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Moving from rented and giving notice.

(13 Posts)
TinyGoldfish Mon 08-Aug-16 19:57:25

We've had an offer accepted on a flat! At what stage should I give notice on the flat I'm currently renting?

I want to be in a fairly secure position but surely I can't wait until exchange? I need to give two months notice.

Spickle Mon 08-Aug-16 20:21:17

Do not give notice until exchange! You leave yourself in a very vulnerable position if you give notice before you have exchanged.

Anyone in the chain can pull out before exchange, there may be problems with the title or searches which delays matters, someone wants work done that has been highlighted in their survey or tries to renegotiate the price etc etc. You could be homeless for an indefinite period and it can be difficult trying to find a short term let.

LIZS Mon 08-Aug-16 20:24:05

Can you afford to pay for both? Two months for you sounds excessive though, usually it is one for tenant and two for ll . Check your agreement.

daisygirlmac Mon 08-Aug-16 20:24:52

Very unlikely you will need to give two months notice, despite what it might say in your tenancy agreement. As long as you are over your initial fixed term (usually 6 months) you only need to give a months notice. One thing which might help is to tell everyone - solicitor, estate agent etc - that you will need a month between exchange and completion just so it's not a suprise

specialsubject Mon 08-Aug-16 20:31:11

Very risky to give notice before exchange.

Are you on a rolling contract or a fixed term? England / wales?,

TinyGoldfish Mon 08-Aug-16 20:33:24

We've been here a few years. It's run by a managing agency so we've never spoken directly to the ll. Because they're a big agency I feel like they do everything 'by the book' but I could call and ask?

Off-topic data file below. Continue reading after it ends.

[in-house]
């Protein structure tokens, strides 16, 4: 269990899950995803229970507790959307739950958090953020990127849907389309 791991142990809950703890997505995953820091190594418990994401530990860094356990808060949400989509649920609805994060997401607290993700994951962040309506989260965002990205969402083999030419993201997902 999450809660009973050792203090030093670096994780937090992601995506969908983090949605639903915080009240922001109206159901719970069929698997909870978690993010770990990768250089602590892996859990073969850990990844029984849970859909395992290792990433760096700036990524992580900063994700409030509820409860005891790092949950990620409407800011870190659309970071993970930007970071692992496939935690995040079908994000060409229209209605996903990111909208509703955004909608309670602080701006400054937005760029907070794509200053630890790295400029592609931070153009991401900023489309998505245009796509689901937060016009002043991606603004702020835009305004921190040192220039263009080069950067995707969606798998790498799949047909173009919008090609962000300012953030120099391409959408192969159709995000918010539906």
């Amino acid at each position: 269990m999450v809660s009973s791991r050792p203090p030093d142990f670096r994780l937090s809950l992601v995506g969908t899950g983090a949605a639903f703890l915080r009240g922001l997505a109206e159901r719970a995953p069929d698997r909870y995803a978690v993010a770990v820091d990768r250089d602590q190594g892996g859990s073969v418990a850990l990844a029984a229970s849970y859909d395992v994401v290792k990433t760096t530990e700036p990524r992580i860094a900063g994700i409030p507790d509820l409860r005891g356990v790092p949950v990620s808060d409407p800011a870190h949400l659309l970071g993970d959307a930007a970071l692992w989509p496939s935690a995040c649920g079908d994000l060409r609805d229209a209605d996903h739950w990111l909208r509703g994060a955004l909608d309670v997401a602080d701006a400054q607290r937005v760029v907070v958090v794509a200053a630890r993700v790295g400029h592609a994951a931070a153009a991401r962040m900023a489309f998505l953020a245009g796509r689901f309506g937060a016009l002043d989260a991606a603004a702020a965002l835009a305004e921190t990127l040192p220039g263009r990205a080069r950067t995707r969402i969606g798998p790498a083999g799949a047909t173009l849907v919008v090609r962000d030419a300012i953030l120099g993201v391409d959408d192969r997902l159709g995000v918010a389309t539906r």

The chain is very small - just us and them, so that's a bonus? Except I get the feeling she wants to get everything done and dusted asap.

TinyGoldfish Mon 08-Aug-16 20:35:48

daisy and special: contract is renewed every year. England.

Ilikedogs Mon 08-Aug-16 20:37:17

As above definitely don't give notice until you exchange.
We had a good relationship with our landlord and he agreed to give us back 2 weeks of our 1 month notice if he was able to get a new tenant for that time. Maybe when you hand in your notice see if that's an option?
Otherwise you can use that notice period to get any work done in your new place before you move in.

daisygirlmac Mon 08-Aug-16 20:38:08

I wouldn't assum they do everything by the book (I'm an estate agent myself) lots of companies have some shocking ideas on what is and isn't legal! If you're on a rolling AST in England or Wales you only have to give a months notice. If it says different in your contract it's still not enforceable so just give them one month. If you're really getting pressured to get things through fast, as another poster said maybe have a two week overlap? So you exchange then complete two weeks later but it leaves you another two weeks on your tenancy to give you time to get moved and clean etc

daisygirlmac Mon 08-Aug-16 20:39:12

Cross posted. You need to check if you're on a fixed term contract as this will have an impact on when you can give notice

TinyGoldfish Mon 08-Aug-16 20:44:39

Thanks all. That's really helpful advice.

Could cope with a crossover of a few weeks, like you said - it mght even be useful.

I'll dig out my contract as well and check out the details. I didn't know only one month was enforceable on a rolling contract - that's really good to know.

Buying a house has made me realise how shockingly little I actually know!

specialsubject Mon 08-Aug-16 21:31:02

If contract is renewed into a fixed term then the two months may.apply.

Needmoresleep Mon 08-Aug-16 22:32:41

I would speak to the managing agents asap and ask what notice they expect. I agree some seem to make up their own rules. In particular agernts seem to vary as to whether two months notice is enforceable.

It is important to check when you can give notice. It may be that it is a month, but a month from the day the rent is payable, which could end up being two months.

As a landlord I like tenants to tell me what is going on at an early stage. We can then try to dove-tail. For example if I can start marekting the flat (and they keep it looking lovely) it can be that we find new tenants who want to take over when they want to move out. So a reduced notice period for them and no void for me.

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